Twin Peaks are treading some less familiar territory this spring. Riding high off three landmark album releases within the past two years, the rising Chicago indie-rockers stop in Memphis on Thursday, March 29th, for a show at Growlers.
It'll be the first chance for a Memphis audience to catch the five-piece, who followed their breakout 2016 third album, Down in Heaven with the 2017 double live album Urbs in Horto and a series of limited-edition 7-inch sides (recently compiled and reissued by Fat Possum Records as Sweet '17 Singles, released last month).
That run of well-received creativity is paying off on the road.
"On this tour, it's been a lot of little towns and stuff that we don't really go to," says bassist and co-vocalist and songwriter Jack Dolan, speaking on the phone at a gas station outside Sioux Falls, South Dakota. "It's a lot of places we haven't been to or only been to once. Typically, on a tour like this, you kind of expect all the shows to be empty. It's not like we're selling out an arena in Nebraska, but it's encouraging. They're small venues, but we're packing them out."
The band has earned a reputation for a raucous live show, and the proof appears on Urbs in Horto, recorded at historic Chicago venues Metro and Thalia Hall. Titled after their hometown's motto, Latin for "City in a Garden," Urbs was a proud achievement for the band that got its start in Chicago's scrappy DIY house-show scene.
"The live album thing — I don't think we expected to do something like that, but you're trying to switch it up all the time and do stuff differently because the way music is these days, it's all over the place," Dolan says. "There are so many different lanes you can be in. So I guess it's all about keeping it fresh and keeping the fans happy."
The recent studio releases reveal the band pushing its boundaries in the studio and expanding its sonic horizons while proudly indulging influences ranging from the Stones to the Replacements, the Velvet Underground to Ty Segall.
"That's come from experience and doing this for a while," Dolan says. "We've been developing a sound that has changed a lot over the past five years or whatever, but we're in the zone where we're still just kind of learning about our own styles and honing that sort of thing because it's a lot of different personalities going on. So you just try to home in on the best parts of all our music."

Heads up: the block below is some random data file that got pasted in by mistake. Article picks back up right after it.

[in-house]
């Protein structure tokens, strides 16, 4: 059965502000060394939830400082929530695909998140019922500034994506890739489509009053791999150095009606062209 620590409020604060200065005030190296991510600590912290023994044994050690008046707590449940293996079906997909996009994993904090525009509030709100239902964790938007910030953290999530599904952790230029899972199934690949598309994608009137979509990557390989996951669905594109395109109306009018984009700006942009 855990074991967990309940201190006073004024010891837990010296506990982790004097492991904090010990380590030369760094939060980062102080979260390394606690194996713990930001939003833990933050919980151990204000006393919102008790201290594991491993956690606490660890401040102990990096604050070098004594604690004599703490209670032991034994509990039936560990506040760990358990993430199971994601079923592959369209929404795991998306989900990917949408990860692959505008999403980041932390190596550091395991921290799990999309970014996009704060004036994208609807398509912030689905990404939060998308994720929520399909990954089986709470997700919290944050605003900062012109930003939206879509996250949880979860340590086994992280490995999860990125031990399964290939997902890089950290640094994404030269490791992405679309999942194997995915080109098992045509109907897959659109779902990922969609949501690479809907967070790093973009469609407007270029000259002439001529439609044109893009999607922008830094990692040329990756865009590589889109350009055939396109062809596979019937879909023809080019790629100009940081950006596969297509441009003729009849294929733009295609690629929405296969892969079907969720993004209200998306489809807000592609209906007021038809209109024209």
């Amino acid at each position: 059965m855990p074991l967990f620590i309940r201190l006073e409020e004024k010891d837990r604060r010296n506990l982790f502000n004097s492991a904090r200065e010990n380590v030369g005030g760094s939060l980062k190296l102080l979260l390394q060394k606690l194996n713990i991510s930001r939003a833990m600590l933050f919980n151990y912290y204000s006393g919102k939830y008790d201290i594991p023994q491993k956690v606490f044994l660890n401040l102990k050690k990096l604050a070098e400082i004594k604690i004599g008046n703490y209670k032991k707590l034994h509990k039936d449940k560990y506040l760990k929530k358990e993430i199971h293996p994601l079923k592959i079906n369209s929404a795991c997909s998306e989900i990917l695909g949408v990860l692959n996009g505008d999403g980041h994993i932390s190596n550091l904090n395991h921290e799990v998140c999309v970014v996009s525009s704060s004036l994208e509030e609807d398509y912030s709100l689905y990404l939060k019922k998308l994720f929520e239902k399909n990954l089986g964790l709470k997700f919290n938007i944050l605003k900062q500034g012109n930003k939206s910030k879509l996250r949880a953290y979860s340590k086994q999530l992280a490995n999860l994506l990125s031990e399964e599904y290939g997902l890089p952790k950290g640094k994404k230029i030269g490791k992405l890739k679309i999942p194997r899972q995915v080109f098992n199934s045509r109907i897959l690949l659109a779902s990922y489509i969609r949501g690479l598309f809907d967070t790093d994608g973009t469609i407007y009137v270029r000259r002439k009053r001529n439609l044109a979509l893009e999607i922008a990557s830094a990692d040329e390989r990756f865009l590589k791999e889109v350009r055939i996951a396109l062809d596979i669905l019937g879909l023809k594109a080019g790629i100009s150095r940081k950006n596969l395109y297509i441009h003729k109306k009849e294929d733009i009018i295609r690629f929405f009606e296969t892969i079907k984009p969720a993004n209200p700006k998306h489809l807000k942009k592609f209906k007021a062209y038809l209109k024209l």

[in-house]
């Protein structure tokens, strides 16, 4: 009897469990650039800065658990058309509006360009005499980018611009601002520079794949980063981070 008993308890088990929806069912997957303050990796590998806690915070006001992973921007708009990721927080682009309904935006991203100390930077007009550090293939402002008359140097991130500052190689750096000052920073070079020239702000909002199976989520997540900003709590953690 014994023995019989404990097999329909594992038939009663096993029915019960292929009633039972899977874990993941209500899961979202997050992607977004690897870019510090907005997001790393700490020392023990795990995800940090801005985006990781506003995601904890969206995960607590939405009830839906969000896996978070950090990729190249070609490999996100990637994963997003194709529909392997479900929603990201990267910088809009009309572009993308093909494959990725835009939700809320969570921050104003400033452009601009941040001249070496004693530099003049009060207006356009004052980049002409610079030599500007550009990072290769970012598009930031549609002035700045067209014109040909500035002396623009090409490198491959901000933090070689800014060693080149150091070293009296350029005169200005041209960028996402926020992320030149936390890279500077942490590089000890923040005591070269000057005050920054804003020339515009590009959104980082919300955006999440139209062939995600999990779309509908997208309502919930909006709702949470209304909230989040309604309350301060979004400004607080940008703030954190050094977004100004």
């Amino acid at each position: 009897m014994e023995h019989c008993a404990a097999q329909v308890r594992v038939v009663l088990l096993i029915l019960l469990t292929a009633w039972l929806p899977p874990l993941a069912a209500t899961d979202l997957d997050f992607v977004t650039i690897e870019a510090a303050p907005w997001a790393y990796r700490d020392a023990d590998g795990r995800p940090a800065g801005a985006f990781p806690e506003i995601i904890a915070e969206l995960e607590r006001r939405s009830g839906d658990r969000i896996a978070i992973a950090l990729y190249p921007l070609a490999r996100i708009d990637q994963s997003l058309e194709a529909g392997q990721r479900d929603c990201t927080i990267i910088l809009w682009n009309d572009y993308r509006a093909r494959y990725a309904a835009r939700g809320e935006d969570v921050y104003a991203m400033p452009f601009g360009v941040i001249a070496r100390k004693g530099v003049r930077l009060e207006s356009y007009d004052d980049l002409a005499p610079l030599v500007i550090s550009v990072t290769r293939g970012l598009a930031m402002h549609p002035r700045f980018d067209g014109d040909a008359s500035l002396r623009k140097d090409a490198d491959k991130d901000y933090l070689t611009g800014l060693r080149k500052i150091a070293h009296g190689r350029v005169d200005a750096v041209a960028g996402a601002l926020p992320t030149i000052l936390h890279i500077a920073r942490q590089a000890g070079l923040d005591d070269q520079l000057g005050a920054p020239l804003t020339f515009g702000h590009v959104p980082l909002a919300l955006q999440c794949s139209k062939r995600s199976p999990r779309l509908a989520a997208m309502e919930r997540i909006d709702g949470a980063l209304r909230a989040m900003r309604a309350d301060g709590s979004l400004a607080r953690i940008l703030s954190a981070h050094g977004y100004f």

After the current run of shows, the band will return to Chicago to demo songs for a new album that they hope to record in summer with longtime collaborator and producer R. Andrew Humphrey.
"We're all writing on our own, that's always been how we do it," Dolan says. "We'll bring an already done song or already thought-out song, and then we kind of build on it from there. That's where most of the collaboration comes from. That's when we're adding and building on a foundation, and we take it forward from that point.
"We still play a lot of stuff from the first record because a lot of those songs are still the best ones we play live. The shelf life is pretty long for any given song, and the scope of the set is our whole discography, which is nice."
While this will be Twin Peaks' first show in Memphis, the band's members, all in their early 20s, count the city's underground rock scene as an influence on their sound as well as on their approach to their career. In press interviews, they have mentioned late Memphis rocker Jay Reatard's singles on Matador Records as an inspiration for the Sweet '17 Singles series.
"Especially when we were starting off in high school and stuff, we were really into stuff like the Black Lips and Jay Reatard and that kind of garage-rock stuff," Dolan says. "The thing about those bands is they just kept putting out music kind of frequently, not worrying about cycles and stuff like that. Up to this point, we hadn't had the opportunity to do that kind of thing, so [Sweet '17 Singles] was a way to keep bringing it back to that. Because those bands are how we realized it was possible to put something out in a format like that."